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The Atlanta Braves Are Not Built For a Playoff Run

The 2013 Atlanta Braves are a far cry from the Greg Maddux-led Braves of the 90s but they will be a sore reminder for Atlanta fans that a great season does not mean playoff success.

Evan Gattis
Evan Gattis

Sep 18, 2013; Washington, DC, USA; Atlanta Braves outfielder Evan Gattis (24) waits on deck in the first inning against the Washington Nationals at Nationals Park. Evan Habeeb-USA TODAY Sports

Between 1991 to 2005, the Atlanta Braves won the National League East every single season. With a Hall of Fame manager and one of the most dominant pitching staffs in the league, that legendary Braves team came away with a mere one World Series ring. The 2013 Atlanta Braves are a far cry from the Greg Maddux-led Braves of the 90s but they will be a sore reminder for Atlanta fans that a great season does not mean playoff success. You can get away with a lot during the course of a 162 game season but one bad week in the playoffs spells a plane ticket home and four months of golf.

With 90 wins, the Braves currently hold the best record in the National League. Does that mean they were that good all season? Hardly. They saw a couple great stretches in April and then August, combining for a 37-16 record over those two months. Inbetween, they went 46-36 the whole summer. Not that that’s a bad record, just not quite the dominant ball club some claim they are. In September, they’re 7-10.

The reason for this fluctuation is simple, their lineup doesn’t always show up. At 15, the Braves have been shut out just two less times than the NL-worst Marlins. Let’s look at the Braves’ lineup on which only two players are batting above .261.

At catcher, you have the veteran Brian McCann. McCann’s .258 BA, 20 HR, 56 RBI are about as good as you’ll find at catcher but the season has certainly worn on him. Over his last 21 games, McCann is batting just .205 with two home runs and two doubles. Evan Gattis, who spells McCann and plays in the outfield, has become one of the most unreliable run producers in the league. In April and May, he hit 12 of his 20 home runs. Over the next three months, he hit three. This month, he has five but over his last seven games he’s batting just .107 with one homer and eight strikeouts. It’s hard to imagine either option can be relied on to produce consistently in October.

While Freddie Freeman is great and Chris Johnson has become a very serviceable bat, the middle infield bats don’t bring the same thunder. Although Andrelton Simmons and Dan Uggla have a combined 37 HR, neither has driven in more than 55. Uggla is batting .183 on the season and just .163 with one homer and 15 K in 18 games since coming back from Lasik surgery. We know it’s not an eye problem.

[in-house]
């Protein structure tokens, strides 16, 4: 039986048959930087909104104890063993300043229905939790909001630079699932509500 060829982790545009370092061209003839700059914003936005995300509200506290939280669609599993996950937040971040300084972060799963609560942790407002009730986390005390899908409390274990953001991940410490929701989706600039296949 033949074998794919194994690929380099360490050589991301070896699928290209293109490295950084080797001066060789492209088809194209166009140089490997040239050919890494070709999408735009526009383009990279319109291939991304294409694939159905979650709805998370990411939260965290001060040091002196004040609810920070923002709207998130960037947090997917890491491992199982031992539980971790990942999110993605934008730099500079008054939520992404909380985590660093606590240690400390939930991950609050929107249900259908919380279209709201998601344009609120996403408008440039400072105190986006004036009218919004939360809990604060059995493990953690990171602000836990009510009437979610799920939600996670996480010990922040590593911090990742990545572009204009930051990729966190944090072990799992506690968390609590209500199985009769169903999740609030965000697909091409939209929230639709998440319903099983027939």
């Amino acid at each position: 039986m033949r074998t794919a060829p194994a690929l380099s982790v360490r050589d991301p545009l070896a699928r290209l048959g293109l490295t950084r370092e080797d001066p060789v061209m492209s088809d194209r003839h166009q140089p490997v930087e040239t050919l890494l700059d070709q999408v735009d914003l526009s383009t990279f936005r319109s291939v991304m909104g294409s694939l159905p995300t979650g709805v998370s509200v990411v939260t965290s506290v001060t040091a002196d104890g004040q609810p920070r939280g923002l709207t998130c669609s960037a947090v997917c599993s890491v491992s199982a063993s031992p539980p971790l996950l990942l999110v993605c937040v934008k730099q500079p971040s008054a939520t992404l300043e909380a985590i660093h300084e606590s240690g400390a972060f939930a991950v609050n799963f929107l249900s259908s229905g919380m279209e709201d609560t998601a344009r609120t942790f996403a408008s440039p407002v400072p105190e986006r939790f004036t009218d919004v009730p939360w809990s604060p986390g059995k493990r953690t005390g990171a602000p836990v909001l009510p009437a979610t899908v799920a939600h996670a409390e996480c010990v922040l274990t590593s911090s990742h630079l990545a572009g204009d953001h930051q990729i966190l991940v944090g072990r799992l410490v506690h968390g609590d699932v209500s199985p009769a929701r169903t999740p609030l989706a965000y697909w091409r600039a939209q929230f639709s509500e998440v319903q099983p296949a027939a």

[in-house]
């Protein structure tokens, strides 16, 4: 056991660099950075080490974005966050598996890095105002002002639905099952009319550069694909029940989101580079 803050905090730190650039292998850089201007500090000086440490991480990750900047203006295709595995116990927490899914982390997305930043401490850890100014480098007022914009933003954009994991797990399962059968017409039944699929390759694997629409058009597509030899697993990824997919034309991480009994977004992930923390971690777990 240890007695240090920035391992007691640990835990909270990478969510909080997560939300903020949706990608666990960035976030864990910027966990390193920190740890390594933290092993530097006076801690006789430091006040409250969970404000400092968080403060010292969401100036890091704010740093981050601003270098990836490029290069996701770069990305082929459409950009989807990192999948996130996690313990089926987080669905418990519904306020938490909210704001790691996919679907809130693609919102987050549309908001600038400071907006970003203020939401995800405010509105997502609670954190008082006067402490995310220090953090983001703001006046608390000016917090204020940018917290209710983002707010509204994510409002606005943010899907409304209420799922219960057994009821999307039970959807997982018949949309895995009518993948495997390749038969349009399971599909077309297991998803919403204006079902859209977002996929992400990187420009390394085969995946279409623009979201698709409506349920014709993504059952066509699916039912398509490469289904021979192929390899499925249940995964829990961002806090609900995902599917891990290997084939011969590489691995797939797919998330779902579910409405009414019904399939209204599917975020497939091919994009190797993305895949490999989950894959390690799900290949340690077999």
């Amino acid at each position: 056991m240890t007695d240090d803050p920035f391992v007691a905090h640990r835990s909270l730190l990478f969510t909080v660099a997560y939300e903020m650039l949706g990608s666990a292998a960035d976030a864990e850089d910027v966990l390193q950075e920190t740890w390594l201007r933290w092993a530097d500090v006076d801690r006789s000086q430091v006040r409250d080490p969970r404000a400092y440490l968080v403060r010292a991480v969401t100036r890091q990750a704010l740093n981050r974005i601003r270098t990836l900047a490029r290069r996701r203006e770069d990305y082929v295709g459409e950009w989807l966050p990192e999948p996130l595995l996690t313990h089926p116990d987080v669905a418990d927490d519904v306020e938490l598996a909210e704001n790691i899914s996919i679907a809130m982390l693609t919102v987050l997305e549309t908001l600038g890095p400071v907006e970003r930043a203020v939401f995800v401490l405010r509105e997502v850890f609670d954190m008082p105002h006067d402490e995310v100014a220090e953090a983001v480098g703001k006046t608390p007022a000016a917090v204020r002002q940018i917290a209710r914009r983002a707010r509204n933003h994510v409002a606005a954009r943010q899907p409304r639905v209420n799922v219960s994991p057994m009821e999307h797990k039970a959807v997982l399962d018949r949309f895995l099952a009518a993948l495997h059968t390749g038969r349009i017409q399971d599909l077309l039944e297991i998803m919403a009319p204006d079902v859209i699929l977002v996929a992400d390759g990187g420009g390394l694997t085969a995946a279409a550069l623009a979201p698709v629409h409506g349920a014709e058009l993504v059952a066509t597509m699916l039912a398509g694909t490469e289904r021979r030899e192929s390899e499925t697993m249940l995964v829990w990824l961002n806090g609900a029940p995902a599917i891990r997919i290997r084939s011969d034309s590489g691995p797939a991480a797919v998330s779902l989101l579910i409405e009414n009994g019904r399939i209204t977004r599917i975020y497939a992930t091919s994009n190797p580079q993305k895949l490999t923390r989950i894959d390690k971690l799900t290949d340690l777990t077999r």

Their outfield is even more murky. Justin Upton has certainly brought even more power to the Braves with 26 home runs this season but 12 of them came in April and another eight came in August. He has just six home runs over the other four months.

His brother wishes he had streaky production, it’d be better than no production. B.J. Upton is having one of the most miserable seasons of any Major Leaguer, batting just .188 with nine homers, 26 RBI, and 147 K. With just 23 extra-base hits on the season and just one home run since June, I would expect as little from him in the post-season as he’s produced in the regular season.

Jason Heyward is returning from a broken jaw he suffered back in August and will certainly need to shake off the rust before he’s going to produce. At the same time, he’s batting just .253 with 13 HR and 37 RBI so his production is hardly what we’ve come to expect from him. He’s as unsteady as the rest of them, batting .121 in April, .178 in May, .312 in June, .230 in July, and .348 in August.

The lineup certainly has plenty of power but the stars will have to align just right for enough of those guys to produce at the same time. The Braves’ strength is obviously their pitching but there’s questions there too.

Kris Medlen looks like an ace with 14 wins and a 3.32 ERA but he struggles on the road, owning a 4.27 ERA and 1.29 WHIP over 86.1 IP. He’s also struggled with the long ball this season, giving up 18 (1 HR/9) after giving up just six home runs over 138 IP last season (0.4 HR/9).

Mike Minor has come on strong this season with 13 wins and a 3.19 ERA but much of that success came early on as he has put up ERAs over 4.00 in three of his last four months. He has been bitten by the longball as well, giving up 20 over 191.2 IP this season (0.9 HR/9).

Julio Teheran has been great but has seen his downs too. He put up a 5.08 ERA in five starts in April and owns a 4.73 ERA in September. Teheran and fellow young hurler Alex Wood have certainly proven they belong but aren’t playoff tested. Wood also hasn’t made it out of the fifth inning in three straight starts, putting up a 8.49 ERA and .418 BAA over those three outings and lasting just 11.2 IP.

The other option is Paul Maholm who is much more experienced but not nearly as good. Maholm owns a 4.35 ERA and 1.42 WHIP on the season and has been plagued by injuries in the second half. He’s made just five starts since the All-Star break, going 1-2 with a 6.04 ERA and 1.74 WHIP.

Justin Upton and Evan Gattis’ April numbers don’t mean anything anymore. Neither do Mike Minor’s. A 162 game season can cover up a lot of holes. A five or seven game playoff series puts everyone under a microscope. The Braves aren’t built for a playoff run and their inconsistency will be glaring in the postseason. That’s not to say they have no chance but the stars will have to align perfectly for them to do so.

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